Equity Theory and the Pittsburgh Steelers

I must admit to being a big fan of the Pittsburgh Steelers in the NFL. Sadly they didn’t win Superbowl XLV. Watching a bunch of documentaries on their history and championships, I stumbled on a bizarre quote from their 4-time superbowl winning quarterback, Terry Bradshaw.

Bradshaw could easily described as a “stud athlete”. He could be brilliant but erratic. During one practice scrimmage, defensive end Dwight White knocked off Bradshaw’s helmet. Angry, Bradshaw yelled at White:

“You may lose with me, but you’re never going to win without me”

I’m guessing it was this sort of reasoning that kept Brendan Fevola on football rosters despite his off-field indiscretions until recently, (however, David Parkin once stated publicly that Carlton would never win a premiership so long as Fevola was at the club). As a coach, you would prefer to think that every player is replaceable, but the reality is that’s simply not the case, and you do have to treat players differently.

In any sport, it’s not uncommon to see an ordinary player getting substituted if they make a number of mistakes, but a stud player being left on for making the same number of mistakes (or sometimes even more mistakes). If you’re losing and your best player is playing badly, sometimes the only thing you can do is wait for them to come back into form. In professional sport, this reasoning seems to apply to both performance and behaviour.

As a player, Steelers’ Superbowl XL winning coach, Bill Cowher was on the other end of the spectrum, describing himself as a “bubble player” – the players who work the hardest but still get cut (Cowher had a brief playing career playing on special teams). An experience i can definitely identify with when i played.

Where this is interesting to me is how it affects the motivation of the rest of the team. Equity theory, suggests that people who receive different outcomes from the same inputs as their peers can become distressed. It sucks sitting on the bench while the showpony player gets to start and stay on when their performance is as bad as yours.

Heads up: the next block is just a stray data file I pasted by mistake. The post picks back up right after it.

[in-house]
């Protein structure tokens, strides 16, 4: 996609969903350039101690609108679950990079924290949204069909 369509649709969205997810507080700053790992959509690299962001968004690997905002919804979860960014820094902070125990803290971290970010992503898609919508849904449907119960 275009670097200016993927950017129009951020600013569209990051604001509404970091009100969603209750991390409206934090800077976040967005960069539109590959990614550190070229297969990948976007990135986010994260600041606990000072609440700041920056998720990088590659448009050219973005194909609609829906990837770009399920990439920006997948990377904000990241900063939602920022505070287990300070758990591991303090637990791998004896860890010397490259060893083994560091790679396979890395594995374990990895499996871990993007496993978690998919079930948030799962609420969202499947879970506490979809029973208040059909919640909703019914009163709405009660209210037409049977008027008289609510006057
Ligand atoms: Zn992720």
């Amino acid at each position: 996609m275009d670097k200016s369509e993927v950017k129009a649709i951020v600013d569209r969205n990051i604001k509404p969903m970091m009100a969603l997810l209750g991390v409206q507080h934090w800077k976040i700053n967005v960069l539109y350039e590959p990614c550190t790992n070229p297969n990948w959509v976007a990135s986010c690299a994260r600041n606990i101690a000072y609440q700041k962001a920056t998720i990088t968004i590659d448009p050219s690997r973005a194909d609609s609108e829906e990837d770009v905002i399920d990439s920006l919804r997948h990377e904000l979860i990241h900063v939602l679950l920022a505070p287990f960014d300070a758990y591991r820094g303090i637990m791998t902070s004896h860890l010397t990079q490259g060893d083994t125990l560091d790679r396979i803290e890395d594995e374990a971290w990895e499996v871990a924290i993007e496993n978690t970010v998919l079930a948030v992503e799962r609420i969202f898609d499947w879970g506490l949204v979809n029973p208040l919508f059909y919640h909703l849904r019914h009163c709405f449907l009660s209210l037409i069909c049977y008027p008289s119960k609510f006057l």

The caveat being that equity theory only applies when the individual can find a suitable peer to compare themselves to. As unpleasant as it is, at some point you have to confront the fact that not all of your teammates are your peers. Not all players can do this and find peace in it. Ultimately, it’s the coaches job to manage the athletes and their expectations.

Hugh McCutcheon said it best a few months ago when interviewed on The Net Live:

“We’re not going to treat people the same. People are different, we want to respect everyone, we want everyone to reach their full potential, we hope that they will all be Olympic champions and be on the team but the reality is not everyone will be. Now what that means of course, in day-to-day behaviour, is that we tolerate some behaviour from athletes that we wouldn’t from others and that’s a function of who they are and what we’re trying to find out and where they’re at. That can be perceived as a double standard and I understand that perception but ultimately the idea that we’re all going to do the same, and be the same and get treated the same, is not the way to do it.”

It sounds enlightened when he puts it that way, but definitely easier said than done.

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One Response to “Equity Theory and the Pittsburgh Steelers”

  1. Equity Theory and the Pittsburgh Steelers « Huy's Volleyball Blog | SportsBlogs Today | Pittsburgh Steelers Says:

    […] off the presses at Equity Theory and the Pittsburgh Steelers « Huy's Volleyball Blog. I must admit to being a big fan of the Pittsburgh Steelers in the NFL. Sadly they didn’t win […]

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